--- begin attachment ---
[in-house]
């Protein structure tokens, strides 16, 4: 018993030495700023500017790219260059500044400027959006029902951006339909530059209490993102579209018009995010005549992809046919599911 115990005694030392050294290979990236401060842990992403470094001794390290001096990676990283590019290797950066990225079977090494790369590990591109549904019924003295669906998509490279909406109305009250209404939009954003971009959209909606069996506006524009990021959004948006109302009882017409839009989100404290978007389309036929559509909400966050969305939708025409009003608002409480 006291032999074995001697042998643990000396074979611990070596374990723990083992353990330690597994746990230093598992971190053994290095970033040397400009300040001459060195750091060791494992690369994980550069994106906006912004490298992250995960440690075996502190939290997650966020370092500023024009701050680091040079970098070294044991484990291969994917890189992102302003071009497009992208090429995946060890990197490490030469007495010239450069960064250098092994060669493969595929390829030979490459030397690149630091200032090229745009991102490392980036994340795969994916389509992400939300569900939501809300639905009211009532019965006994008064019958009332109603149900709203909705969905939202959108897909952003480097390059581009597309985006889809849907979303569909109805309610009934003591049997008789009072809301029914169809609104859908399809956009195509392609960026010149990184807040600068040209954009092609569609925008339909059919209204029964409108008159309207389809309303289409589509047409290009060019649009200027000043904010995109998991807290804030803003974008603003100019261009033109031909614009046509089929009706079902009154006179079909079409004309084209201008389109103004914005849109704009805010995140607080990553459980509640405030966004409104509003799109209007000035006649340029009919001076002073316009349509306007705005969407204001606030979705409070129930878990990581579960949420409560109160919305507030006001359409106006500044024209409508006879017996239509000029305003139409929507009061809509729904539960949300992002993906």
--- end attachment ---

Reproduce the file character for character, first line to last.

[in-house]
């Protein structure tokens, strides 16, 4: 018993030495700023500017790219260059500044400027959006029902951006339909530059209490993102579209018009995010005549992809046919599911 115990005694030392050294290979990236401060842990992403470094001794390290001096990676990283590019290797950066990225079977090494790369590990591109549904019924003295669906998509490279909406109305009250209404939009954003971009959209909606069996506006524009990021959004948006109302009882017409839009989100404290978007389309036929559509909400966050969305939708025409009003608002409480 006291032999074995001697042998643990000396074979611990070596374990723990083992353990330690597994746990230093598992971190053994290095970033040397400009300040001459060195750091060791494992690369994980550069994106906006912004490298992250995960440690075996502190939290997650966020370092500023024009701050680091040079970098070294044991484990291969994917890189992102302003071009497009992208090429995946060890990197490490030469007495010239450069960064250098092994060669493969595929390829030979490459030397690149630091200032090229745009991102490392980036994340795969994916389509992400939300569900939501809300639905009211009532019965006994008064019958009332109603149900709203909705969905939202959108897909952003480097390059581009597309985006889809849907979303569909109805309610009934003591049997008789009072809301029914169809609104859908399809956009195509392609960026010149990184807040600068040209954009092609569609925008339909059919209204029964409108008159309207389809309303289409589509047409290009060019649009200027000043904010995109998991807290804030803003974008603003100019261009033109031909614009046509089929009706079902009154006179079909079409004309084209201008389109103004914005849109704009805010995140607080990553459980509640405030966004409104509003799109209007000035006649340029009919001076002073316009349509306007705005969407204001606030979705409070129930878990990581579960949420409560109160919305507030006001359409106006500044024209409508006879017996239509000029305003139409929507009061809509729904539960949300992002993906």